Carelle Bailey Finance Associate Kelly Baldwin Loan Portfolio Analyst Janet de Guehery Communications & Marketing Manager Jennifer Fitzgerald Executive Assistant Nanci Gardner Loan Portfolio Administrator Susan Holtrey Loan Portfolio Manager

Willa Maddox Grants Coordinator Rich Rollason Development Officer Cindy Ross Community Dev. Loan Officer Randall Simmons Controller Christian Thompson Loan Portfolio Administrator Jim Walker Community Dev. Loan Officer Valerie Williams Community Dev. Loan Officer


STANDING COMMITTEES COMMUNITY DEVELOPMENT FUND LENDING COMMITTEE Jack Humburg, Chair, Executive VP, Housing, Development & ADA Services, Boley Centers, Inc. Miles Anderson, Mitigation Bureau Chief, Florida Division of Emergency Management Bob Ansley, President, Orlando Neighborhood Improvement Corp. Marilyn Drayton, Senior VP, Community Development Manager, Florida Region, Wells Fargo Bank Ignacio Esteban, CEO, Florida Community Loan Fund Tammy Haylock-Moore, Executive Director, Commercial Bank, JPMorgan Chase Bank, N.A. Jay Readey, Attorney at Law, Ginsberg Jacobs, LLC Donna Waldron, Executive Director, Heartfelt Florida Community Land Trust

FLORIDA PRESERVATION FUND LENDING COMMITTEE Susan Leigh, Chair, Principal, The Community Concepts Group Fran Gordon, Executive Director, Mid-Florida Housing Partnership, Inc. Rob Ippolito, VP Acquisitions & Development, Cornerstone Group Mike Sloss, Managing Director, ROC USA Capital Ed Timberlake, Chairman, Central Florida Board, Seaside National Bank & Trust

FINANCE COMMITTEE Judith Rimbey, OP, Chair, Business Office Assistant, Cardinal Newman High School Jose Luis de la Rosa, Senior VP, Community Development Banking, Bank of America Edward Kucher, Chief Operating Officer, Tampa Family Health Centers Susan Leigh, Principal, The Community Concepts Group Carlos Noble, Senior VP, The Northern Trust Company Claire Raley, Senior VP, Community Development Officer, BankUnited, N.A.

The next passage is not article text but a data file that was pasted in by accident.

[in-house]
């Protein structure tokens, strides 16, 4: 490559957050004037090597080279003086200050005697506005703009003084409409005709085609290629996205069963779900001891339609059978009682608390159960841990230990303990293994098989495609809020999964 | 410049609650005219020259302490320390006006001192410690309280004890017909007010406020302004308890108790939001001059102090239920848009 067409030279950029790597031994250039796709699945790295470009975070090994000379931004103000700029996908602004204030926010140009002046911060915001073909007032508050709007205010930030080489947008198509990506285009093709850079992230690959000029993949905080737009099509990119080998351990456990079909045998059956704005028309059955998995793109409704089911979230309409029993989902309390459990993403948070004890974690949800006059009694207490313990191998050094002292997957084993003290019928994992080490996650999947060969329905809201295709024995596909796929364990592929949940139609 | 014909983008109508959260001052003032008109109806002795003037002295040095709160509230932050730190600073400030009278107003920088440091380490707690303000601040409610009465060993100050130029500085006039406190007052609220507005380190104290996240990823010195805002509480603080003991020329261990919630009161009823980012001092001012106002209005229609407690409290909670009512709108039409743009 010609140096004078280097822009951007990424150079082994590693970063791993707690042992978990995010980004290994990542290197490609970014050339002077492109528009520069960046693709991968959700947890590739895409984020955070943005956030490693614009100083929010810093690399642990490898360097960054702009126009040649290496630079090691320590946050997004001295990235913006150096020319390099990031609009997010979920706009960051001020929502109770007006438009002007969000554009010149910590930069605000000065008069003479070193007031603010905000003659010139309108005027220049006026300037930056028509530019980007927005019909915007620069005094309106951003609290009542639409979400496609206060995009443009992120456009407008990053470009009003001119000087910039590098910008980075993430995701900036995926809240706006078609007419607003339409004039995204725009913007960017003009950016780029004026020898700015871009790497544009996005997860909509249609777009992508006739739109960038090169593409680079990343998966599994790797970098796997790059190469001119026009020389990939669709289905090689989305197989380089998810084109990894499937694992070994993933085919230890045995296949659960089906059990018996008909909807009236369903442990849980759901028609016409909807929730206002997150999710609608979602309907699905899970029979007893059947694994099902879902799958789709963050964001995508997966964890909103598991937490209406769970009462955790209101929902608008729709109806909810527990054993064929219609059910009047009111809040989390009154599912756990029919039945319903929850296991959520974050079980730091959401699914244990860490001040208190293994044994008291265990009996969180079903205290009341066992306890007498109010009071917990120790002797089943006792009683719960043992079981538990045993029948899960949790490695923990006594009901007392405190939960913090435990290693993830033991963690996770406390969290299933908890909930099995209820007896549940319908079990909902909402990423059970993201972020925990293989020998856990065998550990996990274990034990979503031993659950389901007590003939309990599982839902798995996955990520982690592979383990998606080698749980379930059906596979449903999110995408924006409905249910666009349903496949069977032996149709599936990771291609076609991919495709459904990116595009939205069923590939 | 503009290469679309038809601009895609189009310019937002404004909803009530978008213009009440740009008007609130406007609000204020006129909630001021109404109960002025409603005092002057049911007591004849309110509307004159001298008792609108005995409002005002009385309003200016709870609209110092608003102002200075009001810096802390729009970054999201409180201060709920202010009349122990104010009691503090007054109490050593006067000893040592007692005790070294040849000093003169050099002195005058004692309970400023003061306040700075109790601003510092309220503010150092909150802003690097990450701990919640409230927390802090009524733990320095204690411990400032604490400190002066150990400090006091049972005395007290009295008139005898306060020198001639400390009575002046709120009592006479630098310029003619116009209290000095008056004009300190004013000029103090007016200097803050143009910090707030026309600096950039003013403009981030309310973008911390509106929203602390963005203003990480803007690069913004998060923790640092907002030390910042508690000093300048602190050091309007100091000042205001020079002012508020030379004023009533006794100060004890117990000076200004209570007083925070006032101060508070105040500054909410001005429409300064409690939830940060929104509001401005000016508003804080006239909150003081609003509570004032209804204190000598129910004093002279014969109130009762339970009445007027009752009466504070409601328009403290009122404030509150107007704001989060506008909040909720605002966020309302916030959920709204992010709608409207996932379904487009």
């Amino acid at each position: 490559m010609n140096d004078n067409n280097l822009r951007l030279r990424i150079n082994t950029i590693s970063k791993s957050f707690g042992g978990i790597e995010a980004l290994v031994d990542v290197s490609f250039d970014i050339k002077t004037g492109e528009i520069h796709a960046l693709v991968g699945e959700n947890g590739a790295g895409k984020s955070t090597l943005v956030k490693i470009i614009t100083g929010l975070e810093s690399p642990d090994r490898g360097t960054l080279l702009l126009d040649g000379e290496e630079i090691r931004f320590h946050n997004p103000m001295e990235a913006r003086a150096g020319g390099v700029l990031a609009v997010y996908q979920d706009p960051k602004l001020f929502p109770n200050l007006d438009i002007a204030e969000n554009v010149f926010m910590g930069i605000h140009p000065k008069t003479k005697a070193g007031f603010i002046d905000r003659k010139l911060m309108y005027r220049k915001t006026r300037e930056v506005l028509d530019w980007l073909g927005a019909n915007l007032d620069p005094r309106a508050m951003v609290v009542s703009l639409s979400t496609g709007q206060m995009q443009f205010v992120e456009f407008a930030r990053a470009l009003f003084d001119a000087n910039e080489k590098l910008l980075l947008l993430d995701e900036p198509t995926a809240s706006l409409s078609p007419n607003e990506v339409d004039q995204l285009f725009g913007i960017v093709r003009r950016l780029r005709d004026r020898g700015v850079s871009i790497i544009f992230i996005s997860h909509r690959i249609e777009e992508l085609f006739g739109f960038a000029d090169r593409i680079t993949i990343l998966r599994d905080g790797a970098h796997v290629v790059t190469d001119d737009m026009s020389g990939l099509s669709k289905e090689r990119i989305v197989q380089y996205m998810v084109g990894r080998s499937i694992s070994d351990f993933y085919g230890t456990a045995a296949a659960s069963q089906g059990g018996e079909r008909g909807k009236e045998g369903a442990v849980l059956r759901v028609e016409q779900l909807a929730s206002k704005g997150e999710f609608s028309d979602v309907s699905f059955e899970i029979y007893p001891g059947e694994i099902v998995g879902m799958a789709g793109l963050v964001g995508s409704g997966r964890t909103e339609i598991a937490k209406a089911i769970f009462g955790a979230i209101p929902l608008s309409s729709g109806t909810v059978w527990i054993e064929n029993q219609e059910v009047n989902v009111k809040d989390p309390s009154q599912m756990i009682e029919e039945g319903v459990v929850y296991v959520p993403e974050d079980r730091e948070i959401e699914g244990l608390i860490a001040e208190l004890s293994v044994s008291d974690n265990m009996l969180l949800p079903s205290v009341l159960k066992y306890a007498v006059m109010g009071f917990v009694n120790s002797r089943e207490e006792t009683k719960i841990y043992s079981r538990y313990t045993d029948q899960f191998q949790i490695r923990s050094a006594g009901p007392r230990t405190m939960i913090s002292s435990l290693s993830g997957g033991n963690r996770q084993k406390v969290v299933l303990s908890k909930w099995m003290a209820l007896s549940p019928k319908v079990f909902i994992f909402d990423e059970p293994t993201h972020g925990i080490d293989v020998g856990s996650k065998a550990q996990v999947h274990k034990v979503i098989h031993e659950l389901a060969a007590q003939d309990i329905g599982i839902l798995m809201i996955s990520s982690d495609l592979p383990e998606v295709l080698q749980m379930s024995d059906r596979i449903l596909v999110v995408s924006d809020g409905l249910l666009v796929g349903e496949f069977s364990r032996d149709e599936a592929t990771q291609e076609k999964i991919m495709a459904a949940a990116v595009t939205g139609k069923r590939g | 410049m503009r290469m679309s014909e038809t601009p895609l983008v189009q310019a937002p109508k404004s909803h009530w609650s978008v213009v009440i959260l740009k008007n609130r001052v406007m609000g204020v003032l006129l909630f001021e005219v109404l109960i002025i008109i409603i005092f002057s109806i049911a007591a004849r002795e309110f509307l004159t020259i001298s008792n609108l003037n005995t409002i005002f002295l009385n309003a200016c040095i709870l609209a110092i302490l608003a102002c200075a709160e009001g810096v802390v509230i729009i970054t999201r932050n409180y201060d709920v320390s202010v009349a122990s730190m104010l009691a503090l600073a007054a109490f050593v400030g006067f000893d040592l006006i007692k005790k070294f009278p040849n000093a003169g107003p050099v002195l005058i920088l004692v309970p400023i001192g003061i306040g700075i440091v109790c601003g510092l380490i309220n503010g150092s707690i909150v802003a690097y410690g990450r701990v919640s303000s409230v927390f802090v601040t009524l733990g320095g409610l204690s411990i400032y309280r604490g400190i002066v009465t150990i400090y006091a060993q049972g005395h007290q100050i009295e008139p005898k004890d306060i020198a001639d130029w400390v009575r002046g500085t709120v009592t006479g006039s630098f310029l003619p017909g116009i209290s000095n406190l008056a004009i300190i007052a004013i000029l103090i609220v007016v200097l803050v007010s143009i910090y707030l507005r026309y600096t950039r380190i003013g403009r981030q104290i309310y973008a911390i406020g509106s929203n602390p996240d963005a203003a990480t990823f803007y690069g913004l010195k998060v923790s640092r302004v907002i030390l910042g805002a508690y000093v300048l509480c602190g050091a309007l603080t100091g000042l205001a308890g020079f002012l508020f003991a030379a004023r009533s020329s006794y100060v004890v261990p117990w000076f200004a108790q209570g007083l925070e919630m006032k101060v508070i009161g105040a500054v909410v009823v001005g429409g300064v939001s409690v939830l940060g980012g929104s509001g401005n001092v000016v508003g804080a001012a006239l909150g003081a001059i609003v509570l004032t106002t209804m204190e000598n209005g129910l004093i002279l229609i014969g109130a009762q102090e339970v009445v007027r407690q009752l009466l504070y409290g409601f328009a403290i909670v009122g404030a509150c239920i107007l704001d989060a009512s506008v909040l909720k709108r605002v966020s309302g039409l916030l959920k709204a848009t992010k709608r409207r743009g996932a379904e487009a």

POLICY ADVISORY COMMITTEE Bobbie Ibarra, Chair, Executive Director, Miami Homes For All Marilyn Drayton, Senior VP, Community Development Manager, Florida Region, Wells Fargo Bank Patrick McNamara, LSCW, President & CEO, Community Partnership Group Shannon Nazworth, Executive Director, Ability Housing of Northeast Florida Claire Raley, Senior VP, Community Development Officer, BankUnited, N.A.

NEW MARKETS TAX CREDIT ADVISORY BOARD Patrick McNamara, LSCW, Chair, President & CEO, Community Partnership Group John Bauer, Former (founding) Board Member and Treasurer, FCLF Gwendolyn Dawson, Executive Director, Ocala Housing Authority, Former (founding) Board Member and Former Chair, FCLF Fran Gordon, Executive Director, Mid-Florida Housing Partnership, Inc., Former Chair, FCLF Board Ann Kendrick, SND, Community Relations Coordinator, Hope CommUnity Center / Office for Farmworker Ministry / Notre Dame Americorps / CommUnity Trust Federal Credit Union


FLORIDA COMMUNITY LOAN FUND IMPACT 2016 $252 million in total FCLF financing into projects totaling $831 million 39,484 Floridians receive essential social services every year 4,462 Housing Units Supportive & Special Needs (1,233)

Single Family (1,253)

Rental (3,636)

Multifamily (1,976)

HOUSING TYPES

OWNERSHIP VS RENTAL

114 Facilities Homeless & Special Needs (63)

New Construction (1,326)

Ownership (826)

Rehab (3,136)

NEW CONSTRUCTION VS REHAB

9,146 Jobs

1.7 MILLION SQUARE FEET

Food Access (1) Community Space (4) Green & Environmental Impact (4) Healthcare Centers (8)

Permanent (2,103)

Substance Abuse & Mental Health (8) Education & Youth (13) Commercial & Retail (13)

Temporary (7,043)

Cumulative through June 30, 2016.

501 N Magnolia Ave Ste 100 Orlando, FL 32801-1364 | 407 246 0846 | www.FCLF.org Also with offices in Jacksonville, Sarasota, Tampa, Fort Lauderdale and Miami


FCLF 2016 Annual Report  

Florida Community Loan Fund provides capital and expertise to improve low-income communities. In this year's annual report we look at how we...